Quitting the politics and getting back to writingAs a writer, Yi Mun-yeol was discontent with the political climate of his time.
Or at least that’s why many people think he decided to leave Korea for the United States two years ago to write.
In 1979, Yi published his first novel “Son of Man,” an instant hit. By the time his later novels “Portrait of Young Days” and “Our Twisted Hero” were published in the 1980s, Yi was already enjoying a modest dose of fame in the local literary scene.
At the time, his writings gave the impression that Yi was an intellectual who refused to belong to one political side.
His writings were based on historical nihilism, which is perhaps why he couldn’t agree with the militants among the country’s “386 generation,” those that fought for democracy under the Korean military regime.
Now that those former activists have entered mainstream politics, Yi’s writing has also changed.
Yi stopped being subtle about his politics, defending conservatism and attacking feminism.
The political dilemma deepened for Yi when his opponents held a funeral for the writer’s books near his office in Gyeonggi in protest against his raw distaste for the 386 generation.
In 2005, Yi left Korea. He continued to write while he studied at the Harvard Korean Institute, but his reputation as a writer was damaged because he was seen as a symbolic advocate for Korean rightists.
He stayed clear of the press for the two years he studied in the United States and led a quiet life.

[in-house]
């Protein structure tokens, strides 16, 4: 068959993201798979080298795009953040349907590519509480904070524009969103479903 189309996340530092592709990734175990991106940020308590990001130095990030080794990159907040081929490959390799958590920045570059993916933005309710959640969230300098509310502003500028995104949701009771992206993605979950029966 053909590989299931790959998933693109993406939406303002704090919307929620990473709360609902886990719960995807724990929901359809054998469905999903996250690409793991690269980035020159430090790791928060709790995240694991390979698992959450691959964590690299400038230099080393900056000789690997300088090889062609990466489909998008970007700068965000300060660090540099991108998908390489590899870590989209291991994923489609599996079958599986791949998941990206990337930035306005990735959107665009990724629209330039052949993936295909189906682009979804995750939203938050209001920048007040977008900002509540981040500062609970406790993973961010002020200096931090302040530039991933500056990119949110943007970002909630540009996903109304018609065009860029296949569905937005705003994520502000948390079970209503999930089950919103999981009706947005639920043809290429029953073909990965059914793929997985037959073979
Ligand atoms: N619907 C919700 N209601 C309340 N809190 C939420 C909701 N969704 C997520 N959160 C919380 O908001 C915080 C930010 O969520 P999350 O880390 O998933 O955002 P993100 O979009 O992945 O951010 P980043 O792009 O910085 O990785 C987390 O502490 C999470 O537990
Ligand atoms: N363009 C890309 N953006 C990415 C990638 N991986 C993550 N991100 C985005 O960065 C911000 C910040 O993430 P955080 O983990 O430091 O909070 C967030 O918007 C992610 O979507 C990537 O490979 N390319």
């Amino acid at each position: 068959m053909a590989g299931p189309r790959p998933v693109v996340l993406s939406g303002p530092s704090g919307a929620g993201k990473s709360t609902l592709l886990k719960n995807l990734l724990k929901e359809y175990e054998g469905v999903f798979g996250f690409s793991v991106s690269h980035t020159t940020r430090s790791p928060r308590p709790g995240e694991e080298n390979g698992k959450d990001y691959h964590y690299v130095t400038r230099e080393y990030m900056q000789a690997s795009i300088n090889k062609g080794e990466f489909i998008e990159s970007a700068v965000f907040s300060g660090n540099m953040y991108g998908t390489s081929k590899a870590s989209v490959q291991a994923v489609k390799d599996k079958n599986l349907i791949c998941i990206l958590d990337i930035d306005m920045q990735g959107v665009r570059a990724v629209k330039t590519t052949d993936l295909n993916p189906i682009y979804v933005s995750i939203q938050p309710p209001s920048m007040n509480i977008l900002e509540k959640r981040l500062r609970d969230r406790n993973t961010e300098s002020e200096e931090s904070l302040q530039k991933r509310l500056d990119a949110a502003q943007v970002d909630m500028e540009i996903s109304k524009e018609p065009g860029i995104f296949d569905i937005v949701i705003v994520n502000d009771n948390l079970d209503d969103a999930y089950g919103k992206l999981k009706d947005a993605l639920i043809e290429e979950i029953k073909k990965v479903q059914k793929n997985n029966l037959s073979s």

The JoongAng Ilbo recently interviewed Yi when he visited Korea.
What was your response to the presidential election?
Personally, I’m grateful that Lee Myung-bak has been elected. I’m thankful because I don’t have to act as a supporter for the Korean rightists or an advocate for conservative intellectuals anymore. I can return to my writer’s task. I was shocked and frightened to find that there was such a vast gap between the votes (for Lee Myung-bak and Chung Dong-young).
The civic sentiment has changed sharply. It made me question whether our social and political judgment would actually lead us to a safer society.
But if our politics change dramatically once again, it would not only mean the collapse of our political administration, it would change Korea for good.
Your historical novels are still popular.
That’s probably because I deal with grand themes in my historical novels, which is what readers want. Such books have a narrative that can carry the weight of heavy ideas. When a novel is seen as intricate, delving into an internalized view of life, readers say it’s well written, but many don’t bother buying the book.
I find that when I promote my novels overseas, Korean history is regarded as an interesting element. Two of my most translated novels are “Poet” and “Our Twisted Hero,” which depict historical subjects.
Do you have any regrets as an author?
I left Korea out of such fear. I worried that I was wasting my life there as a writer. Leaving was a way of creating distance.
Has your life in the United States helped your writing career?
It’s not been a complete waste. I’ve developed a certain feel for American society.
We’re close to the year end. Do you have any words of comfort?
What better words are there but to encourage people to be hopeful. There’s not much to say other than to believe that tomorrow will be brighter than yesterday.
By Bae Young-dae JoongAng Ilbo [email@example.com]